Monday, April 28, 2008

General Conference- April 27

Sunday at General Conference a couple of important issues were discussed.

The body voted to create a task force to examine the issue of global climate change and to prepare recommendations on how local churches can reduce their negative impact on the environment. I hope that in four years when these recommendations are presented that local churches will take them seriously. Even if the problem is not as bad as Al Gore and others say it is, it's clear that humans do have a negative impact on our climate, and these will help us be better stewards of God's creation.

Bishop Minerva Carcano of the Desert Southwest Conference (Phoenix Area) gave a sermon at one of the worship services in which she reminded us that the call of the church to serve the poor and marginalized included undocumented workers here in the United States (others prefer the more pejorative term "illegal immigrants").  We may disagree on how the current immigration problem needs to be handled, but I hope we can all agree that those that are here illegally are still human beings and deserve to have enough food to eat, shelter, and adequate medical care. Hopefully we can see those as human rights and not just privileges enjoyed by citizens of this country.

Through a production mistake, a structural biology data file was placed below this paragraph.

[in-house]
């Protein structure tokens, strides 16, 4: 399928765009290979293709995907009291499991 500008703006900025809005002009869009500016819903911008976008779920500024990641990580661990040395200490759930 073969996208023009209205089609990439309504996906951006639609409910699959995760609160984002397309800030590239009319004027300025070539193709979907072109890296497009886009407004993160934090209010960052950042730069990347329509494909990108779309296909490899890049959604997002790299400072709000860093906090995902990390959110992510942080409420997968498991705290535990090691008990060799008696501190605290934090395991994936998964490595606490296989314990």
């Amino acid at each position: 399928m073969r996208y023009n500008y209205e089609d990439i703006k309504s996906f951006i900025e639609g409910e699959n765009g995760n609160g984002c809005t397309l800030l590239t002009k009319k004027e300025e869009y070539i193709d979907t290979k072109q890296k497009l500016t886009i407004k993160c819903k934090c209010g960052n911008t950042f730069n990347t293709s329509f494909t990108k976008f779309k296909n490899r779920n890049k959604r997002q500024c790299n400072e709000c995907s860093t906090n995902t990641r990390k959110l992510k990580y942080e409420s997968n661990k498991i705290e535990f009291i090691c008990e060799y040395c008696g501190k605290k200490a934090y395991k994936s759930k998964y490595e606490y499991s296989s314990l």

Finally, a number of prominent figures from the Civil Rights Movement, including James Lawson (who is an absolute legend at Vanderbilt Divinity School), spoke out on the issue of full inclusion in the United Methodist Church. Currently people whose sexual orientation (something we do not choose) is not hetero are prohibited from serving as clergy, and in many churches are even denied membership. Lawson and other leaders said that this practice constituted heterosexism and was as grave a sin as the racist practices that used to be legal. The rally marked the fortieth anniversary of the dissolution of the Central Jurisdiction, which kept black and white churches and clergy separate from one another regardless of geographic proximity.

I hope that the fact that people are speaking out on these important issues fosters a healthy dialogue amongst the delegates instead of causing them to retreat into their partisan camps to only trade soundbites with one another. We've already seen some evidence of the latter with the free cell phone incident. Let's hope that's the last of it and that we can all speak openly and honestly with one another.

1 comment:

Jason Sansbury said...

To clarify, people are not able to serve as UMC pastors is they are practicing homosexuals. If they are promoting chastity in their lives, there is no prohibition I know of them serving. Likewise, we ask for all single pastors to practice celibacy as well.